Patients could soon be diagnosed with early-stage arthritis several years before the onset of physical and irreversible symptoms, thanks to a new test developed by researchers at the University of Warwick.
Led by Dr Naila Rabbani of Warwick Medical School, the researchers developed a test that can provide an early diagnosis of osteoarthritis (OA) and also distinguish this from early-stage rheumatoid arthritis (RA) and other self-resolving inflammatory joint disease.
The test, which could be available to patients within two years, identifies the chemical signatures found in the plasma of blood joint proteins damaged by oxidation, nitration and glycation; the modification of proteins with oxygen, nitrogen and sugar molecules.
The researchers say that by diagnosing which type of arthritis a patient will develop at an early-stage will allow for appropriate treatment that will provide the best chance for effective treatment and potential prevention.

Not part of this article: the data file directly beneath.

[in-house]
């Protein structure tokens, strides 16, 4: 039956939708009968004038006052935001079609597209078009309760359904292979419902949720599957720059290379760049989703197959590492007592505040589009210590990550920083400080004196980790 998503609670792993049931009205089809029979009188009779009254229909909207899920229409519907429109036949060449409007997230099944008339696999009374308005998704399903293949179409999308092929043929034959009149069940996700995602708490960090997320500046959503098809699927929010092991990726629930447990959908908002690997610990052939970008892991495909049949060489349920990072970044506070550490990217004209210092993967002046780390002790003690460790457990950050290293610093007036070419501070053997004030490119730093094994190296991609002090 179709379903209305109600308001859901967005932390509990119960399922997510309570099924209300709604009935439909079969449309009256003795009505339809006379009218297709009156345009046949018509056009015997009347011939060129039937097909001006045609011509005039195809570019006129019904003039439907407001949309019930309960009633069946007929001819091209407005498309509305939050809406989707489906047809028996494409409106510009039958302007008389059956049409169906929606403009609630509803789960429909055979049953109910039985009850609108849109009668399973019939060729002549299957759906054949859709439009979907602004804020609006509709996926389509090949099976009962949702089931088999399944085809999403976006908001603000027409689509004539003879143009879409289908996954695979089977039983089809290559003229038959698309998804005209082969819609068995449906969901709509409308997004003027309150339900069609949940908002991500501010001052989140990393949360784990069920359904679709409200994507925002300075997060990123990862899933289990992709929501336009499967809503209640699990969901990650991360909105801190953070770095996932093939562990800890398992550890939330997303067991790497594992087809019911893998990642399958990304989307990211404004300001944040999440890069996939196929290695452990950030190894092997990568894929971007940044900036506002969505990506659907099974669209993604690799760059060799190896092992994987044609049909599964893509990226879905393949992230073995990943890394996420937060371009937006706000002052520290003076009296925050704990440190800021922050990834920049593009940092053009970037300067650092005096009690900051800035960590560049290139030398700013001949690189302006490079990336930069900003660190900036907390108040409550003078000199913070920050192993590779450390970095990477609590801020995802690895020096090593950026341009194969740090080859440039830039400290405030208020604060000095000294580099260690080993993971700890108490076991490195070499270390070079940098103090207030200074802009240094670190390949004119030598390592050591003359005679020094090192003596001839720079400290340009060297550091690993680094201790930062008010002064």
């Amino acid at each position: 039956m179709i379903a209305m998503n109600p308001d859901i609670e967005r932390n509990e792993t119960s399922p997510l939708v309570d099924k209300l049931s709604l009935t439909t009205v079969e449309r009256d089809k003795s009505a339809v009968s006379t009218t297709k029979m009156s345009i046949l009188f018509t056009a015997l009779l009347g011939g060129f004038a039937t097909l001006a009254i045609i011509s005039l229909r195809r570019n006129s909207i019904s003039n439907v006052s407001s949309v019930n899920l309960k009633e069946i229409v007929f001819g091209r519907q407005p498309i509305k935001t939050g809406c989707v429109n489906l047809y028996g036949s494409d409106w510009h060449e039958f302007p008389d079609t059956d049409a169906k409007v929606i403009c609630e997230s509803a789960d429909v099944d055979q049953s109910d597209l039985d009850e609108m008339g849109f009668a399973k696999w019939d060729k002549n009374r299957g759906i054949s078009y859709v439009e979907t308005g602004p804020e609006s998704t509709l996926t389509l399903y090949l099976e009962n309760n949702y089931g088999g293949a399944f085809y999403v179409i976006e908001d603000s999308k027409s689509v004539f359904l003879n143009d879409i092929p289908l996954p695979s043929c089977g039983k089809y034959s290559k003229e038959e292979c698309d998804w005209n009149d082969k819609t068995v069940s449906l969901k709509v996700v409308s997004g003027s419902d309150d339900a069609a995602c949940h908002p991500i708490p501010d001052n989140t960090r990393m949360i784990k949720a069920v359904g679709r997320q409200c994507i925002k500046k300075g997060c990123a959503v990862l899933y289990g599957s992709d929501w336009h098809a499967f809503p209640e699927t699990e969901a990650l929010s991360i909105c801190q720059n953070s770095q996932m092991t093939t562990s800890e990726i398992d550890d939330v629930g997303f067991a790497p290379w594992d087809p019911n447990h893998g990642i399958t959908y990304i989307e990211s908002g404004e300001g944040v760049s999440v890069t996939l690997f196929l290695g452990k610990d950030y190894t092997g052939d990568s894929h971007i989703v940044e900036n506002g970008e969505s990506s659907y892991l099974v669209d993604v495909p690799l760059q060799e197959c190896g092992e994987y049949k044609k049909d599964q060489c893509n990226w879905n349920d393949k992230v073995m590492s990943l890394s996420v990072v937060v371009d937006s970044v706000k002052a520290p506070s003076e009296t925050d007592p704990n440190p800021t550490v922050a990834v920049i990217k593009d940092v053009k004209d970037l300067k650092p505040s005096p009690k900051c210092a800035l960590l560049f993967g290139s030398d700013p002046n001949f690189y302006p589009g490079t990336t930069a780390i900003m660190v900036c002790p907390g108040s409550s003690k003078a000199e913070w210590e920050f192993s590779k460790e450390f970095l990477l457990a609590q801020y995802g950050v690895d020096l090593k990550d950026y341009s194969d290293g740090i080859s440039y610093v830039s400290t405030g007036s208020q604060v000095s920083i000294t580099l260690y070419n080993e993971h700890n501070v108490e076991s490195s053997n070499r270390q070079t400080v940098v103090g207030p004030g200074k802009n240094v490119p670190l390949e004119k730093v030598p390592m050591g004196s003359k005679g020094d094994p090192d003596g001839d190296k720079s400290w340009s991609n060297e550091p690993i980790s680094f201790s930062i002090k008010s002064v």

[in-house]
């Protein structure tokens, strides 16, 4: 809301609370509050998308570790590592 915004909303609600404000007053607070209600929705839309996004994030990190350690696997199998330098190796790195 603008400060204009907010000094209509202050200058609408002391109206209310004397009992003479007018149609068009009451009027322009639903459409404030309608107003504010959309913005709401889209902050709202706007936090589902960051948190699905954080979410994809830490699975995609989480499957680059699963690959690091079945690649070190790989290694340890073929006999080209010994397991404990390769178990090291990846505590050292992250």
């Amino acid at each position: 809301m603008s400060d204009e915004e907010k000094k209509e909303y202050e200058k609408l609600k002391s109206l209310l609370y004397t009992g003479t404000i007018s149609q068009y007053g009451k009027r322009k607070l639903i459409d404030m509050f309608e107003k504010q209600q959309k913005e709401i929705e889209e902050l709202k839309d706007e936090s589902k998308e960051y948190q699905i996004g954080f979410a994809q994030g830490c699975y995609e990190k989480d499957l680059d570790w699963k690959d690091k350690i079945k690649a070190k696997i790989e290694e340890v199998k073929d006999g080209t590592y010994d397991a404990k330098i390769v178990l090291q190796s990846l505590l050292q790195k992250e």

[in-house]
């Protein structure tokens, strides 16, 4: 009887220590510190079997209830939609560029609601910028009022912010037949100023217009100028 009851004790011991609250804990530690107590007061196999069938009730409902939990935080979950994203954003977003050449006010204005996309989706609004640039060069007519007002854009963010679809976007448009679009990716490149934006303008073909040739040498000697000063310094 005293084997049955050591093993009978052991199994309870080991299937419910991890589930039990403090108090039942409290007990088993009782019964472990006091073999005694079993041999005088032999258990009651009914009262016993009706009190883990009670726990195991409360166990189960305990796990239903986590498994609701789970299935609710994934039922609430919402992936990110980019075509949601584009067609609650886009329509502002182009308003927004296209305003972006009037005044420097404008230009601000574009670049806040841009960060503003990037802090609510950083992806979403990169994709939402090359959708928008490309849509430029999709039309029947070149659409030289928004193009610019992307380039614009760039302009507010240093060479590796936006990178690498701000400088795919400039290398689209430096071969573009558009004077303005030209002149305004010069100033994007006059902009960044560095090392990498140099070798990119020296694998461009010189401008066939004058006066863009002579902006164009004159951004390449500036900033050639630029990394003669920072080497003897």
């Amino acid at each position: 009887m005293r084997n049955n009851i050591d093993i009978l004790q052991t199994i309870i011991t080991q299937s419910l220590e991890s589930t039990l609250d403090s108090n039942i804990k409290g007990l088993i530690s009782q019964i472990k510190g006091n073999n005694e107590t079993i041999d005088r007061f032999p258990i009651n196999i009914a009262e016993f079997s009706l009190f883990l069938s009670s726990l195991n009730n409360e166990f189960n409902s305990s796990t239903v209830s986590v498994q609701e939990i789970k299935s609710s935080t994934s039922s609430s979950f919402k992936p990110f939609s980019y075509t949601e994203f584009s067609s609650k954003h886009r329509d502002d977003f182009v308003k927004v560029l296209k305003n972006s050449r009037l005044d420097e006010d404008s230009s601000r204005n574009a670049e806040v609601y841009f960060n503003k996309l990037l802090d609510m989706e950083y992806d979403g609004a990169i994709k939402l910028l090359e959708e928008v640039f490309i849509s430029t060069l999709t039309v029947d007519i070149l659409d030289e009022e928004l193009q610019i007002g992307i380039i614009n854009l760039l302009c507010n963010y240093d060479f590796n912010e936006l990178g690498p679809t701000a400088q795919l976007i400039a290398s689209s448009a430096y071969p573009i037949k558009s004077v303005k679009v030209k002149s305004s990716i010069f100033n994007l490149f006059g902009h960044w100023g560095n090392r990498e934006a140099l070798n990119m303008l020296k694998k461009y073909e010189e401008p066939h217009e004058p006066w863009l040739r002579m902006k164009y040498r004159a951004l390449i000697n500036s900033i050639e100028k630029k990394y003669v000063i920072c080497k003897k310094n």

Patients with early-stage and advanced OA, RA or other inflammatory joint disease were recruited for the study alongside a control group of those with good skeletal health, with plasma and synovial fluid samples from both groups being analysed using mass spectrometry.
Through their analysis the researchers detected damaged proteins in characteristic patterns in the samples of those patients with early and advanced OA and RA, but were found at markedly lower levels in the samples of those in the control group -- providing the researchers with the identifiable biomarkers necessary for early detection and diagnosis.
Commenting on the discovery Dr Rabbani said, "Damage to proteins in the arthritic joint have been known for many years but this is the first time it has been exploited for early-stage diagnosis
"For the first time we measured small fragments from damaged proteins that leak from the joint into blood. The combination of changes in oxidised, nitrated and sugar-modified amino acids in blood enabled early stage detection and classification of arthritis -- osteoarthritis, rheumatoid arthritis or other self-resolving inflammatory joint disease.
"This is a big step forward for early-stage detection of arthritis that will help start treatment early and prevent painful and debilitating disease."
The research, "Protein oxidation, nitration and glycation biomarkers for early-stage diagnosis of osteoarthritis of the knee and typing and progression of arthritic disease," is published by Arthritis Research and Therapy.
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